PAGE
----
An old controversy solved by echo
The mitral valve is located between the upper left heart chamber (left atrium) and the bottom left chamber (left ventricle). Mitral valve opens in diastole, when the left ventricle - which is the main pumping chamber - relaxes, and closes in systole, when the left ventricle contracts and pumps blood via aorta into the rest of the body. The mitral valve therefore allows the blood flow only in the corrent direction and prevents backflow to the left atrium. Mitral valve prolapse (MVP) occurs when one part of the mitral valve slips into the left atrium during systole. Mitral valve prolapse is often diagnosed in asymptomatic patients on echo following an incidental finding of a murmur during a routine medical examination.
Is mitral valve prolapse dangerous? Some older textbooks and patient blogs on internet paint a grave picture of debilitating consequences of MVP including intractable palpitations, dangerous heart rhythm disturbances, infective endocarditis (infection of the heart valves), chest pain and even sudden death.
The truth however is that most people with mild form of mitral valve prolapse are not even aware of its existence and will never have any symptoms or complications. The confusion stems from the pioneer era of echocardiography (heart ultrasound) with massive overdiagnosis of MVP on background of limited diagnostic accuracy and no reliable diagnostic criteria. People who have been labeled with the condition a long time ago may now be reluctant to accept that their symptoms are due to anxiety and stress and have nothing to due with any serious heart problem.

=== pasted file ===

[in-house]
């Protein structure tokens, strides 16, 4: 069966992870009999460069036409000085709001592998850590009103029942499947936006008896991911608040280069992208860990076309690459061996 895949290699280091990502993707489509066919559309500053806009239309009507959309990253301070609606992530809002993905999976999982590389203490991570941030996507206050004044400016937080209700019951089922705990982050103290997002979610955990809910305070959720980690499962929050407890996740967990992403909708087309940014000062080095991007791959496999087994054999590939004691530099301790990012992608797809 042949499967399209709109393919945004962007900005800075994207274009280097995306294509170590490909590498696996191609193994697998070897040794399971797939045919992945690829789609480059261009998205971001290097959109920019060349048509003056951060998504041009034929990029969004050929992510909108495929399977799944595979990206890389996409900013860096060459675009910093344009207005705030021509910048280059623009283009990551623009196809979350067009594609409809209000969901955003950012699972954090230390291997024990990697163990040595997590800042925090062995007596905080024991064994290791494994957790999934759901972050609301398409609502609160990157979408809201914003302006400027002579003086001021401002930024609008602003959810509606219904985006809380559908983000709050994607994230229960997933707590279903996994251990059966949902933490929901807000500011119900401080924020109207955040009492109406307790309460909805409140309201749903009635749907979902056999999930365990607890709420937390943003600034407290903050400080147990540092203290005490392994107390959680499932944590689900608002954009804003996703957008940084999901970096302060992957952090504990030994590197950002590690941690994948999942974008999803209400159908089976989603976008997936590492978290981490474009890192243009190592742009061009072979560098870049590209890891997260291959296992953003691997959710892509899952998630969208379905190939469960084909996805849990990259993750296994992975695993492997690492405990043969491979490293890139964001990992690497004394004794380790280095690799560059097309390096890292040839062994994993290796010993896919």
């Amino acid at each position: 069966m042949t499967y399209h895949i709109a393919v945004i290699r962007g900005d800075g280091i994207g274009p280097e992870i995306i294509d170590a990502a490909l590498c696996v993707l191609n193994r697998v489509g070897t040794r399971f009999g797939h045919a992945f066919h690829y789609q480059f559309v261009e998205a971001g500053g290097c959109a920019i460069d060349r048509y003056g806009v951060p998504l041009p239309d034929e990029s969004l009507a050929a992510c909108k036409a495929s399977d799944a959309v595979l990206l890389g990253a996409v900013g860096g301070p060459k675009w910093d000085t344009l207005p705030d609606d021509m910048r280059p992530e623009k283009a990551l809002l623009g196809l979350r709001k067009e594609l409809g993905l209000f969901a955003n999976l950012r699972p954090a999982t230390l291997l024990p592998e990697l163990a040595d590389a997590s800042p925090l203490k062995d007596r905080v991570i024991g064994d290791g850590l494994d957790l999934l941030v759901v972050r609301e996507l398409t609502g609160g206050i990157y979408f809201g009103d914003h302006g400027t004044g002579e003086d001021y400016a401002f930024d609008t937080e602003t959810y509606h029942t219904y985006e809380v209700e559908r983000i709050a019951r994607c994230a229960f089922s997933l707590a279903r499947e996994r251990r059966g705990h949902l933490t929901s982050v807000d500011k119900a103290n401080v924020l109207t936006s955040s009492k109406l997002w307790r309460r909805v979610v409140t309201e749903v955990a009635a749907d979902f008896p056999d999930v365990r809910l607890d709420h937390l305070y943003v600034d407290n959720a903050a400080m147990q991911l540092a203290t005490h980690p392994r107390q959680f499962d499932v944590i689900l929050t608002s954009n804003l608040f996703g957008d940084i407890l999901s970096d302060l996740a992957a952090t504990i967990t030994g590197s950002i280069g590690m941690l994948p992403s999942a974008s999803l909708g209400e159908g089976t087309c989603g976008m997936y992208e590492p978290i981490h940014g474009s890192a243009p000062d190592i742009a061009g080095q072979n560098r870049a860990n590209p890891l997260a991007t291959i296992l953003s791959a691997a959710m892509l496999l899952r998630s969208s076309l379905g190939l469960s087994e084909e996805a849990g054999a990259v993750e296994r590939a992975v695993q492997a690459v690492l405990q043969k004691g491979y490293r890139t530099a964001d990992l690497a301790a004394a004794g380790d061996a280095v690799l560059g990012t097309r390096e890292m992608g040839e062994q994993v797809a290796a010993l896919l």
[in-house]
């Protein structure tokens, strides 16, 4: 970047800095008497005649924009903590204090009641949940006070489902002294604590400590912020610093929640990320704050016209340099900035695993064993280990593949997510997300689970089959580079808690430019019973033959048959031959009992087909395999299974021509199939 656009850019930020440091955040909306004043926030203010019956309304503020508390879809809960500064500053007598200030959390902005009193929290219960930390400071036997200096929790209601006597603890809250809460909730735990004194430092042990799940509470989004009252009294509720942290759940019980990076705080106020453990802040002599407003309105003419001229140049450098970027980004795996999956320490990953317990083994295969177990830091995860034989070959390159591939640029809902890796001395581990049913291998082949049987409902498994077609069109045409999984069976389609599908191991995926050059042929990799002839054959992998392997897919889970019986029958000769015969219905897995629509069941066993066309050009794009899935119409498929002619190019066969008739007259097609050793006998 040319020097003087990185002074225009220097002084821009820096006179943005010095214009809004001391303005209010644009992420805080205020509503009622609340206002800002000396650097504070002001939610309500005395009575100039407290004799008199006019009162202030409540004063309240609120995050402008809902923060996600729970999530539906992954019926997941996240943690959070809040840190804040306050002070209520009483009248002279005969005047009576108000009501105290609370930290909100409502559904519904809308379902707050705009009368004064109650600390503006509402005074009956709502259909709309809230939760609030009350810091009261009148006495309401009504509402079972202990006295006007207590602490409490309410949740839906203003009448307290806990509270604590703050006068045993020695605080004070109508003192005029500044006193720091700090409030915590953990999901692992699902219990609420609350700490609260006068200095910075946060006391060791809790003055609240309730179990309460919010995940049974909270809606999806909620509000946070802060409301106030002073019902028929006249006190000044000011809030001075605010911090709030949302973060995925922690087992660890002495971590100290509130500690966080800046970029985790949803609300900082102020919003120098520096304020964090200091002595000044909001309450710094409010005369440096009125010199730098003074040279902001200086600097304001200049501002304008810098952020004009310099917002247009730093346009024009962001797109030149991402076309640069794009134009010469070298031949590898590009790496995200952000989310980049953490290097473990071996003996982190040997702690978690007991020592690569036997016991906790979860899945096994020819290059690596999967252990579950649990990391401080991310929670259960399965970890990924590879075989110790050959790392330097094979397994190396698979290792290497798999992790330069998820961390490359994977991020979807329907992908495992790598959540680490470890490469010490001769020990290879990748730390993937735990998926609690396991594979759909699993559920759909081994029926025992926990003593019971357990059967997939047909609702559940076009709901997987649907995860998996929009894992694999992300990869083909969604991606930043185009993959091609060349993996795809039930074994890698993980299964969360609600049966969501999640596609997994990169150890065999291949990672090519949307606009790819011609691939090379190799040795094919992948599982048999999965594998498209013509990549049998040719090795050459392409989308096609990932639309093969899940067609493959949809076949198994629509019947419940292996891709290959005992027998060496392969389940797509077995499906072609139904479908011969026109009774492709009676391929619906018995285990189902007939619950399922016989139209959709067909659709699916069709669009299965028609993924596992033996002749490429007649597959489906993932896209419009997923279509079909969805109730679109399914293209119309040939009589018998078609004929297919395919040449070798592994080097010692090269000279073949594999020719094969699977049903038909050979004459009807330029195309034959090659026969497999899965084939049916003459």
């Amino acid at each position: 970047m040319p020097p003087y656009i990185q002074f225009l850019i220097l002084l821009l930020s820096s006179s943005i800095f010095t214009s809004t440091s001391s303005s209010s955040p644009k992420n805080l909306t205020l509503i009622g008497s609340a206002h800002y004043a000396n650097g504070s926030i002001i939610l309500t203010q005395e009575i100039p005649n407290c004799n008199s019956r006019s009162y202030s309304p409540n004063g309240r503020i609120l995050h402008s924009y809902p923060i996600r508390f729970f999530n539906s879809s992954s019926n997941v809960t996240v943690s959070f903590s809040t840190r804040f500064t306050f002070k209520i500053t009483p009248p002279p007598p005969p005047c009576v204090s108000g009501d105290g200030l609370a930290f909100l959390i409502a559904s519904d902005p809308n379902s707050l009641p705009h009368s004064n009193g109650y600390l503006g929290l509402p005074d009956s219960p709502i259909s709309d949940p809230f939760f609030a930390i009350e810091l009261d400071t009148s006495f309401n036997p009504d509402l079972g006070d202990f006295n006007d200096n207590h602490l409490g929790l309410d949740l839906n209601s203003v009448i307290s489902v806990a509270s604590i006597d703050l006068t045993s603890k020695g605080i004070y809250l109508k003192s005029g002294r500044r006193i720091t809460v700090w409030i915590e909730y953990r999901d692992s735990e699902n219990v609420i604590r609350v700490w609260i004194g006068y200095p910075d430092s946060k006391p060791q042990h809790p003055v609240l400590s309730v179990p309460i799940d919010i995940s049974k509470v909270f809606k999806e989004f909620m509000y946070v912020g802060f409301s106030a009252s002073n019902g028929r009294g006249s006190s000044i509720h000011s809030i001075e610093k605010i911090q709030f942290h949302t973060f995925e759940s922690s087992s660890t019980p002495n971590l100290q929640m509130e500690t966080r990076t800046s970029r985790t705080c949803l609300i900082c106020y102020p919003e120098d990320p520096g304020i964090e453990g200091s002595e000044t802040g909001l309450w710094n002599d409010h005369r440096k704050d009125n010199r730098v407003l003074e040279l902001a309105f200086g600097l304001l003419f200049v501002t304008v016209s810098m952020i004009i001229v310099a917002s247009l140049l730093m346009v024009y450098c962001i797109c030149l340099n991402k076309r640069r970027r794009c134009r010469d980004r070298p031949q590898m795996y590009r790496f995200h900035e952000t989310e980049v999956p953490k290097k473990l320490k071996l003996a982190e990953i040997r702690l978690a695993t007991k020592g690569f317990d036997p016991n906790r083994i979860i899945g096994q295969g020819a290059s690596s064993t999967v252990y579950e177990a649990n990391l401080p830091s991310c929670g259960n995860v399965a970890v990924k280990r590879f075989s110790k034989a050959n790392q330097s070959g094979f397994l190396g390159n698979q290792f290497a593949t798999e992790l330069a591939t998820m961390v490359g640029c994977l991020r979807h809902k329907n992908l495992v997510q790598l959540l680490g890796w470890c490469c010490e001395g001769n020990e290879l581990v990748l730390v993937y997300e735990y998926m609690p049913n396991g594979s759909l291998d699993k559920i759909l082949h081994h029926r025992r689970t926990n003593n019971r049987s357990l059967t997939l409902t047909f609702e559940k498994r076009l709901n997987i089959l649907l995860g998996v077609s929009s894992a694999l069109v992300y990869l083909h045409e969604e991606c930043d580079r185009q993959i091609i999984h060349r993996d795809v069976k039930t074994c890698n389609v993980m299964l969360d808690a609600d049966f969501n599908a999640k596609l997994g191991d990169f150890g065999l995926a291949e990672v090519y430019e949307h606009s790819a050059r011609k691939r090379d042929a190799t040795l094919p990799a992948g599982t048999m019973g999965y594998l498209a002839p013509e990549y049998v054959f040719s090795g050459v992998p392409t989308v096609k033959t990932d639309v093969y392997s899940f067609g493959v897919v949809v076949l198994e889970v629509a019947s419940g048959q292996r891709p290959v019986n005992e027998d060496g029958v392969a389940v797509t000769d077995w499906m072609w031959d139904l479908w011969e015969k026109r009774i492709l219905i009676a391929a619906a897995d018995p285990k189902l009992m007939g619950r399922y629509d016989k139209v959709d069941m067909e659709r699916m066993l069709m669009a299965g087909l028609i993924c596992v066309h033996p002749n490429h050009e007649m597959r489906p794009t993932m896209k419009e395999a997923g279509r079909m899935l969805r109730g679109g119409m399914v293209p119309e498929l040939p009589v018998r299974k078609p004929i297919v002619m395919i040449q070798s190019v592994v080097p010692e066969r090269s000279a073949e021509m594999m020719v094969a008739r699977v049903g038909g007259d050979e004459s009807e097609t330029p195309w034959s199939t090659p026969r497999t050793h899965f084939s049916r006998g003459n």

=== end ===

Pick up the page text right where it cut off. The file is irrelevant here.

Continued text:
The significance of mitral valve prolapse lies in its impact on the correct function of the mitral valve. In some patients, the prolapsed mitral valve leads to leaking of blood back to the left atrium, a condition called mitral regurgitation. As the disease progresses, the volume of blood flowing in the wrong direction gradually increases, and over time, the heart becomes enlarged and weak, i.e. heart failure develops. People with a significant mitral regurgitation may need a surgical intervention in the form of mitral valve repair or replacement.